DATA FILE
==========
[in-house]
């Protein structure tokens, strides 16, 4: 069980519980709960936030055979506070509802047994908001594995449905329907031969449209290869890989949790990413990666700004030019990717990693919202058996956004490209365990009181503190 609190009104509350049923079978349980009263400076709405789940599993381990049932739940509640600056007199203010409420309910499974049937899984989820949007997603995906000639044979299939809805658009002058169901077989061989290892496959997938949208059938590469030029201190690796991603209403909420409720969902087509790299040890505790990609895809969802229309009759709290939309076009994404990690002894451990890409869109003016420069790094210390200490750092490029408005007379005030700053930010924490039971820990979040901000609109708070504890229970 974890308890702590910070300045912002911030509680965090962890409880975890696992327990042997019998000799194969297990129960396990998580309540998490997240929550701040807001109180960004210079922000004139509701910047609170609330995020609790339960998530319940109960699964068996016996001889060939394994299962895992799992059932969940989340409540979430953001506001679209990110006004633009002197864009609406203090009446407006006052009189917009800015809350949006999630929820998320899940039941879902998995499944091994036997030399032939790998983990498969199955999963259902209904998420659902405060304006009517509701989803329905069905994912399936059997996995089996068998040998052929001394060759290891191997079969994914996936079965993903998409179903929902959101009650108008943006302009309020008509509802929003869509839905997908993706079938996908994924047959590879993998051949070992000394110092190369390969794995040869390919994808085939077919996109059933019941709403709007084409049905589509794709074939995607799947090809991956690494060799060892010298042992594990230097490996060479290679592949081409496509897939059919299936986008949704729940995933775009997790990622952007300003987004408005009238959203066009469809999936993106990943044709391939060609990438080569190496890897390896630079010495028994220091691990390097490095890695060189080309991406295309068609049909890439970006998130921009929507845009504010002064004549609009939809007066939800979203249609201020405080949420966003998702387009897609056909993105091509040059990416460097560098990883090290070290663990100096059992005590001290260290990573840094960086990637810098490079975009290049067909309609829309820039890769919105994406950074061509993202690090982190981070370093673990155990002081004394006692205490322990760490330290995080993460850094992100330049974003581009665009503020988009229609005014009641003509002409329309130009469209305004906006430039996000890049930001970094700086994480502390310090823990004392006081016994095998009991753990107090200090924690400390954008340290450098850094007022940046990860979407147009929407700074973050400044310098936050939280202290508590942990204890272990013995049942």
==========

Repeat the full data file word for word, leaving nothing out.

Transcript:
[in-house]
């Protein structure tokens, strides 16, 4: 069980519980709960936030055979506070509802047994908001594995449905329907031969449209290869890989949790990413990666700004030019990717990693919202058996956004490209365990009181503190 609190009104509350049923079978349980009263400076709405789940599993381990049932739940509640600056007199203010409420309910499974049937899984989820949007997603995906000639044979299939809805658009002058169901077989061989290892496959997938949208059938590469030029201190690796991603209403909420409720969902087509790299040890505790990609895809969802229309009759709290939309076009994404990690002894451990890409869109003016420069790094210390200490750092490029408005007379005030700053930010924490039971820990979040901000609109708070504890229970 974890308890702590910070300045912002911030509680965090962890409880975890696992327990042997019998000799194969297990129960396990998580309540998490997240929550701040807001109180960004210079922000004139509701910047609170609330995020609790339960998530319940109960699964068996016996001889060939394994299962895992799992059932969940989340409540979430953001506001679209990110006004633009002197864009609406203090009446407006006052009189917009800015809350949006999630929820998320899940039941879902998995499944091994036997030399032939790998983990498969199955999963259902209904998420659902405060304006009517509701989803329905069905994912399936059997996995089996068998040998052929001394060759290891191997079969994914996936079965993903998409179903929902959101009650108008943006302009309020008509509802929003869509839905997908993706079938996908994924047959590879993998051949070992000394110092190369390969794995040869390919994808085939077919996109059933019941709403709007084409049905589509794709074939995607799947090809991956690494060799060892010298042992594990230097490996060479290679592949081409496509897939059919299936986008949704729940995933775009997790990622952007300003987004408005009238959203066009469809999936993106990943044709391939060609990438080569190496890897390896630079010495028994220091691990390097490095890695060189080309991406295309068609049909890439970006998130921009929507845009504010002064004549609009939809007066939800979203249609201020405080949420966003998702387009897609056909993105091509040059990416460097560098990883090290070290663990100096059992005590001290260290990573840094960086990637810098490079975009290049067909309609829309820039890769919105994406950074061509993202690090982190981070370093673990155990002081004394006692205490322990760490330290995080993460850094992100330049974003581009665009503020988009229609005014009641003509002409329309130009469209305004906006430039996000890049930001970094700086994480502390310090823990004392006081016994095998009991753990107090200090924690400390954008340290450098850094007022940046990860979407147009929407700074973050400044310098936050939280202290508590942990204890272990013995049942």